Freezing Point Depression Determination SCIENCE LAB EXPERIMENT

Essay by ValerieVallureCollege, UndergraduateA+, May 2004

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This paper is a full determination for certain chemicals and their boiling points. It lists some already but given the atomic numbers of any material this project includes a conversion and calculation chart to find the freezing point of most any material. GOOD LUCK!


In this lab we determined the freezing point, and Kf, of pure 2,4,dichloralbenzne as well as a 2,4,dichloralbenzne/biphenyl solution. We used this information to determine the molar mass of an unknown (#24) by the 3rd step in the experiment which was a 2,4,dichloralbenzne/unknown solution. All of the above we charted the time temperature for the later calculations.

I. Introduction

A. Background

This experiment shows how one determines the temperature-composition diagram for a two-component system. The procedure will consist of obtaining cooling curves for the pure substances and a number of their mixtures. A cooling curve is constructed by melting a sample, then allowing it to cool, measuring the temperature at regular intervals.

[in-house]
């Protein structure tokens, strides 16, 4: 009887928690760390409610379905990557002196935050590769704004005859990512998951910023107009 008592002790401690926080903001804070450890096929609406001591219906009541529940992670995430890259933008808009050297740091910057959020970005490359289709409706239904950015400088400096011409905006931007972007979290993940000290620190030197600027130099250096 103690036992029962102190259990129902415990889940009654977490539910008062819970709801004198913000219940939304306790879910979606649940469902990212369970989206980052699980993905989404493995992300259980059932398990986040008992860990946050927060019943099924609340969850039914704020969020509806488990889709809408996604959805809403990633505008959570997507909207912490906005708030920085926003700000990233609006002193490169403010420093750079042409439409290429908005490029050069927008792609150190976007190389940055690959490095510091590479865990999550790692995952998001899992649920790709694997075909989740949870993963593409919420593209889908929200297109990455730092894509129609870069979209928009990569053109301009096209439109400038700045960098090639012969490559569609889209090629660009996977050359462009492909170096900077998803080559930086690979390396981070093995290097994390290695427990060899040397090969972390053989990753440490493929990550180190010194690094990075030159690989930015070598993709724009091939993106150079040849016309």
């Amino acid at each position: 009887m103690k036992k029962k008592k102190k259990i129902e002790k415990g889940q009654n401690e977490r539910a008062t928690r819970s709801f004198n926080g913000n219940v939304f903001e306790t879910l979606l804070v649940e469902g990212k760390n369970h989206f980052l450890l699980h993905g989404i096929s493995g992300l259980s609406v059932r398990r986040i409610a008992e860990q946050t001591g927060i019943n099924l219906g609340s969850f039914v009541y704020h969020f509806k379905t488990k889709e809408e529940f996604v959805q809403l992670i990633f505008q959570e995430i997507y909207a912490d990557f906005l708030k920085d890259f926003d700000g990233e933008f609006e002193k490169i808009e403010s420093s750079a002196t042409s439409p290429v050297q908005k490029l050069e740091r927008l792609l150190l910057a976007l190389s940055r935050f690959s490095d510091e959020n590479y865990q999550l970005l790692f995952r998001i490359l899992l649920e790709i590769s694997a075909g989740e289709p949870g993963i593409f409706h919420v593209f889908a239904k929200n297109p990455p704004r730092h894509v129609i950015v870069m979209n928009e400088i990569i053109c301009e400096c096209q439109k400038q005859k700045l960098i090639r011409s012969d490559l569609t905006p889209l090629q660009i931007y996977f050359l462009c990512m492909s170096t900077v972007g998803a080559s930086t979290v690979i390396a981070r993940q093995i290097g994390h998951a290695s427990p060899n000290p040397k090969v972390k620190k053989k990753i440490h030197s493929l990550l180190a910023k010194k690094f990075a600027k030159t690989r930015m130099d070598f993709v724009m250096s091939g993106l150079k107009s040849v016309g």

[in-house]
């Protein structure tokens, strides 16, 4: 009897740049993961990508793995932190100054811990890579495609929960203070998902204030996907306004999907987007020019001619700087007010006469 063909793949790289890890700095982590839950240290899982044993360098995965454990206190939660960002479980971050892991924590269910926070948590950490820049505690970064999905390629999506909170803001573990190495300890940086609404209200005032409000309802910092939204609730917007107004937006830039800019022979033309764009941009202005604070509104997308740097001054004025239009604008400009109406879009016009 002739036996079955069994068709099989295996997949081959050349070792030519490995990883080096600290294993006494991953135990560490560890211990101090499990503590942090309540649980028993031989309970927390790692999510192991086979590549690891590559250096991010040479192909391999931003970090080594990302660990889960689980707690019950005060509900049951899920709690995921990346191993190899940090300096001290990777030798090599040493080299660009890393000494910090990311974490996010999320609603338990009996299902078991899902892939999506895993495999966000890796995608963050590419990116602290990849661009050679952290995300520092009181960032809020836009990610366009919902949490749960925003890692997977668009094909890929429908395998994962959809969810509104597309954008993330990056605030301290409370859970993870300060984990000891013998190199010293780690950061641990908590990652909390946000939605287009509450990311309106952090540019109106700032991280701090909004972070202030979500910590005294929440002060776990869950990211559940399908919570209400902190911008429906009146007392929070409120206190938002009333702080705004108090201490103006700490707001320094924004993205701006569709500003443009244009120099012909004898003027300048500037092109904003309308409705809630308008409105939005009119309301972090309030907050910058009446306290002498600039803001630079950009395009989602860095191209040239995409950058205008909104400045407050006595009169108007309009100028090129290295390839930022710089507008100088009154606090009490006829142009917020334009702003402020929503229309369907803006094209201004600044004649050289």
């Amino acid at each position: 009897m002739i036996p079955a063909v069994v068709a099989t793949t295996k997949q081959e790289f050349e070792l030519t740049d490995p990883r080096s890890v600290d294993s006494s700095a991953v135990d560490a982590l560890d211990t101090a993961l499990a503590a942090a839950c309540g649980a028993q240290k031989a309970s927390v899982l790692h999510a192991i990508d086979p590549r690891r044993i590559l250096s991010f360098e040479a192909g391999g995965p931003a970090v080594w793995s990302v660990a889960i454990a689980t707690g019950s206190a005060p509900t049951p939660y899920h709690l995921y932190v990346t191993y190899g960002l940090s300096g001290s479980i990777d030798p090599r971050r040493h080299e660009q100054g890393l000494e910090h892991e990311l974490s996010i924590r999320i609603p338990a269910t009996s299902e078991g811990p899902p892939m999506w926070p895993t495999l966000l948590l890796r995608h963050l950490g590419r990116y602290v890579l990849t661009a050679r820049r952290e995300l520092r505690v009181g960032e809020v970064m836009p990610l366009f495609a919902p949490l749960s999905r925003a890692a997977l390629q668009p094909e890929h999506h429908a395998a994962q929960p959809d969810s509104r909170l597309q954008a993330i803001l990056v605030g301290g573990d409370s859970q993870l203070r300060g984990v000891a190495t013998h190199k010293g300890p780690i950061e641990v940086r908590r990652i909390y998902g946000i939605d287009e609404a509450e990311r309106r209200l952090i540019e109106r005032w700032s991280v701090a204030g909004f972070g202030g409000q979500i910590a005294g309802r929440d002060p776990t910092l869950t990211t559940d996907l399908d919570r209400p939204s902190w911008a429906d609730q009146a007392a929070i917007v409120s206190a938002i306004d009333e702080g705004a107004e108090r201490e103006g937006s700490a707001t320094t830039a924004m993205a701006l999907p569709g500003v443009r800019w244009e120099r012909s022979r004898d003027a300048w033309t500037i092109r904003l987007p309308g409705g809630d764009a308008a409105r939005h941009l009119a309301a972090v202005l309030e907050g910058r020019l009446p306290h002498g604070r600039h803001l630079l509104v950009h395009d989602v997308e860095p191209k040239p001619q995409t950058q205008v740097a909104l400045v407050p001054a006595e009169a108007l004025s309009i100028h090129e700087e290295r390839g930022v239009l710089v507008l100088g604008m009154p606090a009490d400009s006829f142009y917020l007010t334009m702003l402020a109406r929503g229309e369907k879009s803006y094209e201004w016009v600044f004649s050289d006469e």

When only melt is present, there is a constant cooling rate. As the solid begins to form, the system remains at a constant temperature until the melt is completely converted to solid. The eutectic composition is that at which two solids crystallize out in a ratio equal to that of the melt, and the cooling curve obtained would have the same characteristics as that of a pure substance. The eutectic temperature is the melting point of such a mixture.. The addition of impurity to each of the pure components decreases the freezing point so that two curves are obtained which intersect at the eutectic point.

The freezing point of a solvent depends upon the concentration of the dissolved solute and the nature of the solvent. If the dissolved solute is a nonelectrolyte, then the decrease in the freezing point, DELTA T, is proportional...